Mating drive: eel sometimes mistaken for a diver as a potential mate

The olive sea eel can be up to 2 meters long and lives near coral reefs.Jack Brydon statue

In Oceania, divers regularly report an attack by a sea rattlesnake. In most cases, the culprit appears to be the olive sea eel, a species that lives among coral reefs and is one of the most venomous snakes in the world. The diver always escapes unscathed: the eel quickly sways towards him, but he does not bite.

mating behavior

To explore what sea snakes do on land, ecologists have observed the snakes’ behavior while diving. In total, they observed 158 olive sea eels, the researchers wrote in the scientific journal Scientific Reports. It is noteworthy that the attackers were mostly males and they struck mainly during the breeding season.

When a snake approaches a diver, it inflames: the characteristic movement the snake makes as the animal sticks its tongue in and out of its mouth. In some cases, he even wrapped his body around a diver’s limb. It’s behavior very similar to that of mating: a reason to suppose that sea snakes mistake a diver for a female rattlesnake.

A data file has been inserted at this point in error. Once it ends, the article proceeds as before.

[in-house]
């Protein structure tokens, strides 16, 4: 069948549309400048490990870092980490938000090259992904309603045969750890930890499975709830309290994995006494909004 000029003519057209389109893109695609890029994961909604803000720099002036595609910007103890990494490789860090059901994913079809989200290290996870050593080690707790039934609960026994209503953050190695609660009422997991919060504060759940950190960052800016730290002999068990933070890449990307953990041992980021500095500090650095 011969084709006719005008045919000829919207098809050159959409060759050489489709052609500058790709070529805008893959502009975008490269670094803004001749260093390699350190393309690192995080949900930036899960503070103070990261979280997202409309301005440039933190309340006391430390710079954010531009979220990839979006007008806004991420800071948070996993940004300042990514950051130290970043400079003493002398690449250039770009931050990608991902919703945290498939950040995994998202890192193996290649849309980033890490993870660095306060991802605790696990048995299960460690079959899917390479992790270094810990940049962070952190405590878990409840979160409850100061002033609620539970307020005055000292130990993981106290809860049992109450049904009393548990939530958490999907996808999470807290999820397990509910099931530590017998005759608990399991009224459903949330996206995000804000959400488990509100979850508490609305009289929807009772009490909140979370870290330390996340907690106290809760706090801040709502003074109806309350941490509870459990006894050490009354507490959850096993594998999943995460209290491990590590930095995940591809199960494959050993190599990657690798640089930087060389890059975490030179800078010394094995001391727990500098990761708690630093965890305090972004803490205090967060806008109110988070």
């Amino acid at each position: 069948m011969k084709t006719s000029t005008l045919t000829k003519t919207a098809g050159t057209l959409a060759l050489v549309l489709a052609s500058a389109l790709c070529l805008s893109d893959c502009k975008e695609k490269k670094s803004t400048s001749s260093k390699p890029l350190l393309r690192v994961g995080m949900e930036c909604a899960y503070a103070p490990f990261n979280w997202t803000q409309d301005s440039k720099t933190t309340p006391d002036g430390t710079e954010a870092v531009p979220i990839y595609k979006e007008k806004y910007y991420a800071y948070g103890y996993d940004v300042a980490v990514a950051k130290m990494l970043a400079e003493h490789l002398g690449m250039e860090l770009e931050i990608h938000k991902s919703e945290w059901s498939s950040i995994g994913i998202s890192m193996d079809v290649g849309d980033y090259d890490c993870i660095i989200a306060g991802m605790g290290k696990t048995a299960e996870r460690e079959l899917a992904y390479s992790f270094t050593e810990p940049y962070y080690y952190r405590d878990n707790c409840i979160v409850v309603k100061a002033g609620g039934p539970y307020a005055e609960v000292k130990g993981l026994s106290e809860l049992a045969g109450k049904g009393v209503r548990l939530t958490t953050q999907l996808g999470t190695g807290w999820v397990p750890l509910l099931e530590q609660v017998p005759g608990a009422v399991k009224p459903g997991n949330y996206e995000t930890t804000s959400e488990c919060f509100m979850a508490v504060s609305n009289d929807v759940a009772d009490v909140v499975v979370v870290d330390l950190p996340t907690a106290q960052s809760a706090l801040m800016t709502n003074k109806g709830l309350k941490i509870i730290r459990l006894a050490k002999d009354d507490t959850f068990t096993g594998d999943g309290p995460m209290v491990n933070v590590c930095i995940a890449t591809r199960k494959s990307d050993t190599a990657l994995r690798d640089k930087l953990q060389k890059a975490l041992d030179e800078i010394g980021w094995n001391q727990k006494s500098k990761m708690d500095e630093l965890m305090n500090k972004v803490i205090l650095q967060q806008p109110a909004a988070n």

Matthias Pettenbender, a biologist and doctoral student at VU and Naturalis, thinks it’s very reasonable. “How snakes wrap around divers’ limbs, and how they talk: It is a typical curious behavior that males also exhibit when they interact with a female.”

But why would they mistake a diver for a snake? Bittenbinder: “Because light is refracted in water, sea snakes have less vision than their terrestrial counterparts, so they have to rely on their sense of smell or their tongue. This is also easier on land: there, the smell particles remain on land when a female passes by, but in the water they are much more difficult to detect. Then the male should really go to the female and only when he is near and tongues knows: I may or may not try. So they also do it with divers.


The study authors conclude their research with advice to divers who see a ramshackle sea snake approaching: Don’t move. As long as the snake does not feel trapped, it will not harm you. Good advice, Bittenbinder agrees: “It is ingrained in our culture to be afraid of snakes: with Adam and Eve the snake was already a symbol of Satan. But snakes do not want to bite at all, they prefer to keep this poison; Snakes are really nice.

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